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Heritage Conservation and Advocacy

The Trust has been lobbying for the preservation of Victoria's heritage since 1956. Advocacy is a major priority for the Trust. As the largest community based heritage organisation in Victoria, the National Trust is the lead body that can launch campaigns to protect heritage places from threats to their significance.

The National Trust supports heritage advocacy across the state through campaigns, the National Trust Heritage Register and professional advice.

Victoria is fortunate to have outstanding Environmental Heritage. We are actively working to raise awareness of our special Victorian landscapes, historic gardens and significant trees and advocate for their protection and appreciation.

Advocacy Projects

Celebration of our successes is an important part of raising community awareness and rewarding advocates. The National Trust celebrates through their Heritage Awards program and the annual, national Heritage Festival.

These projects are the advocacy initiatives that excite our imaginations and engage with a living heritage. The Trust's first research project into the Indigenous cultural heritage significance of our properties Mooramong, McCrae Homestead and Endeavour Fern Gully, Reconciliation through Place, is one of these celebrating the Trust's commitment to a shared heritage.

Commemoration of the Anzac Centenary is underway with the Gallipoli Oaks and Avenues of Honour Projects.

Use the page links to the right to find out more...

Heritage Protection and Planning

Protection and planning are key aspects of the heritage conservation and advocacy process. The systems in place in Victoria are explained below.

National Trust

The National Trust has the most comprehensive single listing covering all types of cultural and natural heritage in Victoria. This is known as the Trust Register. As a community body, listing by the Trust is not legally binding in any way. It does however have the authority of consideration by experts, and is often consulted by statutory bodies.

Click here for frequently asked questions about National Trust listing.

Click here to access the Trust Register.

Local Shire or Council

All municipalities in Victoria are required to identify heritage places, including buildings, objects and precincts, and protect them through their Planning Schemes with a 'Heritage Overlay' control. A permit needs to be sought for changes to a place with an HO control, but this usually only applies to the exterior of buildings. Contact your local Council for more information.

Heritage Victoria

This is the State Government body, which is charged with protecting places of 'State level significance' - that is places that are important to the whole of Victoria. Listing usually includes the whole of the place, including the interior of buildings. Changes to a place that is on the Victorian Heritage Register usually require a permit, which over-ride local Council heritage permits.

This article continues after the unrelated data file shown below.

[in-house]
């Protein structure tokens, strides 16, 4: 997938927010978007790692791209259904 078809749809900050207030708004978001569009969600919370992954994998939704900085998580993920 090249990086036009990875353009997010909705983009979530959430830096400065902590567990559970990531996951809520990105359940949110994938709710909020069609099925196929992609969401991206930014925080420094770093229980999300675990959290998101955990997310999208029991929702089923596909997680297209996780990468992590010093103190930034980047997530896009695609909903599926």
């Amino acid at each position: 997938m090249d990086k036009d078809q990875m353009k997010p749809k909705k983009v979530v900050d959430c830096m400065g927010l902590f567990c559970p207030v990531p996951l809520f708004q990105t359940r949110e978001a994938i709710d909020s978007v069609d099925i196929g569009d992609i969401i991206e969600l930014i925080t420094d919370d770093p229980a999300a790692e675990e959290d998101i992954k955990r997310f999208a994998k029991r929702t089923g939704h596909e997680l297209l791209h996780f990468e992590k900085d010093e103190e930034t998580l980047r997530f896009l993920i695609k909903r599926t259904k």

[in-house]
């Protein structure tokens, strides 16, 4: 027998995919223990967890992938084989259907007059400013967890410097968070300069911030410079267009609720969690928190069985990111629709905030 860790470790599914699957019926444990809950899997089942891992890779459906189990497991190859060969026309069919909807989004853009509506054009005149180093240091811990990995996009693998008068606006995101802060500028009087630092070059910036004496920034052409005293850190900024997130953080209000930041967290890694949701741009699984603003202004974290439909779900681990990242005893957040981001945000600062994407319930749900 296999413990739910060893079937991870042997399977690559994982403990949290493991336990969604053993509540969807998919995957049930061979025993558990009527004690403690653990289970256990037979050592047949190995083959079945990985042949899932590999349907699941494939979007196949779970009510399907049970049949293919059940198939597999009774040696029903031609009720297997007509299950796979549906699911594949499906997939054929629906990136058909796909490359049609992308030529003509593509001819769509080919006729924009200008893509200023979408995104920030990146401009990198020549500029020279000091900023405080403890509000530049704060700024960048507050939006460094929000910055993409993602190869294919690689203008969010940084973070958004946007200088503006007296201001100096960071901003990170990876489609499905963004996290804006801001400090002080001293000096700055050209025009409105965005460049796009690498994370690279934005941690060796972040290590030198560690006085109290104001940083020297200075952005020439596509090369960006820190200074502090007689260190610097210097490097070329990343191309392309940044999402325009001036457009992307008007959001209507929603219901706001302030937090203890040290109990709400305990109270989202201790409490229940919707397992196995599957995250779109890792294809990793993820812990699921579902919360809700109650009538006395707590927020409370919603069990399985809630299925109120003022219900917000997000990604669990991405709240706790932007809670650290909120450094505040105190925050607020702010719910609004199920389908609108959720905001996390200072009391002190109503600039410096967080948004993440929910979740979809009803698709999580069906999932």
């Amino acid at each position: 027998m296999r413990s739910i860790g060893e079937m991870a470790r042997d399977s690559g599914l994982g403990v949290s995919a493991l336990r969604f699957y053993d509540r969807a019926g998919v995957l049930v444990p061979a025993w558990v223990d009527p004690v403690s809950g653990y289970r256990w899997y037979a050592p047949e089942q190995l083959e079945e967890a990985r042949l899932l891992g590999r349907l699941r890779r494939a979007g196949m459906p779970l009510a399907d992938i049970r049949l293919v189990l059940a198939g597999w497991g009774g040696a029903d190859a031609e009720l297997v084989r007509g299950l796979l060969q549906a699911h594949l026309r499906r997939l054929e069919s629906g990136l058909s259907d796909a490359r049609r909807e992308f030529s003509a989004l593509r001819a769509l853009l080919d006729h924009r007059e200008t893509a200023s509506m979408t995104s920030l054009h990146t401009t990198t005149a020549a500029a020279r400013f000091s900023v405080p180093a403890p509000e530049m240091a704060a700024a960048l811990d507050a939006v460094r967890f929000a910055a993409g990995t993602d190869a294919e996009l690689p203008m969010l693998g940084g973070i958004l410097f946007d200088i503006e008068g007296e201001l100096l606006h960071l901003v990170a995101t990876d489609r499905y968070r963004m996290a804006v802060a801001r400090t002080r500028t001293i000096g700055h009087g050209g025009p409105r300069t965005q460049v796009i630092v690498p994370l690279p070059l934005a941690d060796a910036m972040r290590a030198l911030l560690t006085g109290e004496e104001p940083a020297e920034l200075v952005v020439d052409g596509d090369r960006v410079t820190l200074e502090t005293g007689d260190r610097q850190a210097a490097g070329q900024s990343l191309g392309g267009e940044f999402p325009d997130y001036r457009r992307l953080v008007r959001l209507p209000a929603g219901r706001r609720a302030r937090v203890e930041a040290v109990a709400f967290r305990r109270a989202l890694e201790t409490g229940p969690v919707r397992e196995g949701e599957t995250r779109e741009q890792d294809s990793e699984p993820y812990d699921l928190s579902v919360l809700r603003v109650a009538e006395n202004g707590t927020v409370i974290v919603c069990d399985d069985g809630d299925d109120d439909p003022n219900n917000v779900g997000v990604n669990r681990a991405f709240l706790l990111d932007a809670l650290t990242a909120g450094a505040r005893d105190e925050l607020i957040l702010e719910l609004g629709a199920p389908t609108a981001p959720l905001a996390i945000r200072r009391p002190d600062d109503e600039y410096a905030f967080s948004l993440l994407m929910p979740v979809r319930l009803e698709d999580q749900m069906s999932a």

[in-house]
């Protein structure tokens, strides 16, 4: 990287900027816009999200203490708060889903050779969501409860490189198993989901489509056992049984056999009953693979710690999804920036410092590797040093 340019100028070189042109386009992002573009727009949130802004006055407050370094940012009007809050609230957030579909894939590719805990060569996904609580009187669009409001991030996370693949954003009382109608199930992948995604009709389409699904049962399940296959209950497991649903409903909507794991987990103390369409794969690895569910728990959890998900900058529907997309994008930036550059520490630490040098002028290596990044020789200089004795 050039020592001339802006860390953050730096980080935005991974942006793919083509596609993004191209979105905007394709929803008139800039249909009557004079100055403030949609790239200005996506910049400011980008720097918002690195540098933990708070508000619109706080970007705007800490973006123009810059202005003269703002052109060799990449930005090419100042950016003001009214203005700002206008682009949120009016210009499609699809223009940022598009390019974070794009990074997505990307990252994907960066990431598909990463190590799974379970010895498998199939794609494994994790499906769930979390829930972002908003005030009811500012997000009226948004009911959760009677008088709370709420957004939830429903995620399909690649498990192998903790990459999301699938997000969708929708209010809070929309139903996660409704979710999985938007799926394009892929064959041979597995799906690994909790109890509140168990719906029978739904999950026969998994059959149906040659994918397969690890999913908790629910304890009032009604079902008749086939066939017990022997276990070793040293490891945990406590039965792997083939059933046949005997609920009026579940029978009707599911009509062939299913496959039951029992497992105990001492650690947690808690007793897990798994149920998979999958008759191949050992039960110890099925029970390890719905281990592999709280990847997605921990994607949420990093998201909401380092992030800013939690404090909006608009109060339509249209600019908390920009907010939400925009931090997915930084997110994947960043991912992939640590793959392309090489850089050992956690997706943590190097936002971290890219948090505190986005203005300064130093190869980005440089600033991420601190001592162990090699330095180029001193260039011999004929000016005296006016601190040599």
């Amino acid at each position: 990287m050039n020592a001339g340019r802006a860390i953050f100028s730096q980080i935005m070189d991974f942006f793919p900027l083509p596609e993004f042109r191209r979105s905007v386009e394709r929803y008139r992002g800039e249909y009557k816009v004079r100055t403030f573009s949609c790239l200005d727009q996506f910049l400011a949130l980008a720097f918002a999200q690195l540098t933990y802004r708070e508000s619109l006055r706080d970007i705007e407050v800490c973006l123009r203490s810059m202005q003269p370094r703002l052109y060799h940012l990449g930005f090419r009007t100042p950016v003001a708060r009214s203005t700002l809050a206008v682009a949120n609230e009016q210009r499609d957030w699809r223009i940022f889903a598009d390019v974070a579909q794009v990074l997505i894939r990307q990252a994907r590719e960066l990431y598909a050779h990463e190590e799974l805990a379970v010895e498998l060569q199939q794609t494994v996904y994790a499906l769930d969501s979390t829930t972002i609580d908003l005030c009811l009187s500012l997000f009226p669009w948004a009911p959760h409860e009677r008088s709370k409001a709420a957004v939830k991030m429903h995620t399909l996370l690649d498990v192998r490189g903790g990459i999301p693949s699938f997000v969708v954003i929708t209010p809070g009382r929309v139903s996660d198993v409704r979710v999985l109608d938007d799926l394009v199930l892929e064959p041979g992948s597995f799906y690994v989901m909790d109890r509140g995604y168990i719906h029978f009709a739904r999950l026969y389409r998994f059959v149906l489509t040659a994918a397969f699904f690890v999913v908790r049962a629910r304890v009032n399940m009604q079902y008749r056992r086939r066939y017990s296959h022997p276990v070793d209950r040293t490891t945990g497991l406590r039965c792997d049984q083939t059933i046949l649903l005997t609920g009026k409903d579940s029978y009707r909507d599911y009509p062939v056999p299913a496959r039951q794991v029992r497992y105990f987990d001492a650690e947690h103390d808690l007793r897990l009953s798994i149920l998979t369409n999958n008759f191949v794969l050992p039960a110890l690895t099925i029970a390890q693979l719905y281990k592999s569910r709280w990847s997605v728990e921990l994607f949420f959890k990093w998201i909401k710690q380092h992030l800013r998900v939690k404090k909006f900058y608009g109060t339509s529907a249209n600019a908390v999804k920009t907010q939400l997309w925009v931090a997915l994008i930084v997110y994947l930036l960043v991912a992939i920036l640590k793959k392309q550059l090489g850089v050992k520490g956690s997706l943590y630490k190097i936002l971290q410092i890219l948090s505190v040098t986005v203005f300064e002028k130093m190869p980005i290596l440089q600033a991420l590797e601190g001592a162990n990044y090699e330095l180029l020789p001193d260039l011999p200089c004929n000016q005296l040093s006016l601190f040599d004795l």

Click here for Heritage Victoria's website.

Aboriginal Cultural Heritage

The Aboriginal Heritage Act 2006 provides protection for all Aboriginal Cultural Heritage in Victoria. This Act acknowledges Aboriginal people as the primary guardians of Aboriginal cultural, establishes a registration system for this heritage, and also sets up a Management Plan and Permit system.

Click here for information on Aboriginal Cultural Heritage in Victoria

Australian Government - National and Commonwealth Heritage Lists

This National Listing regime was begun on 1st Jan 2004. The National List aims to list and protect those cultural and natural places that are considered to be of 'outstanding' importance to Australia. The Commonwealth List includes places of 'significant' heritage value that are owned by the Australian Government, which means they are exempt from local or state control. Places on these lists are afforded protection under the Australian Government's Environment Protection and Biodiversity Conservation Act 1999 (EPBC Act). As of 2008, Victoria had 26 places on the National List. More information and the full lists can be found at the Australian Heritage website. That page also explains the World Heritage List. The only place in Victoria on the World Heritage List is currently the Royal Exhibition Building and Carlton Gardens.

The Register of the National Estate (RNE)

This is an Australia-wide list established by the Federal Government in the 1970s, covering all types of places and levels of importance. It had little statutory importance, operating as an advisory list to be consulted by the Federal Government. It was frozen in 2007, and from 2012 will become simply an archive.

More information can be found on the Australian Heritage website section about the RNE here.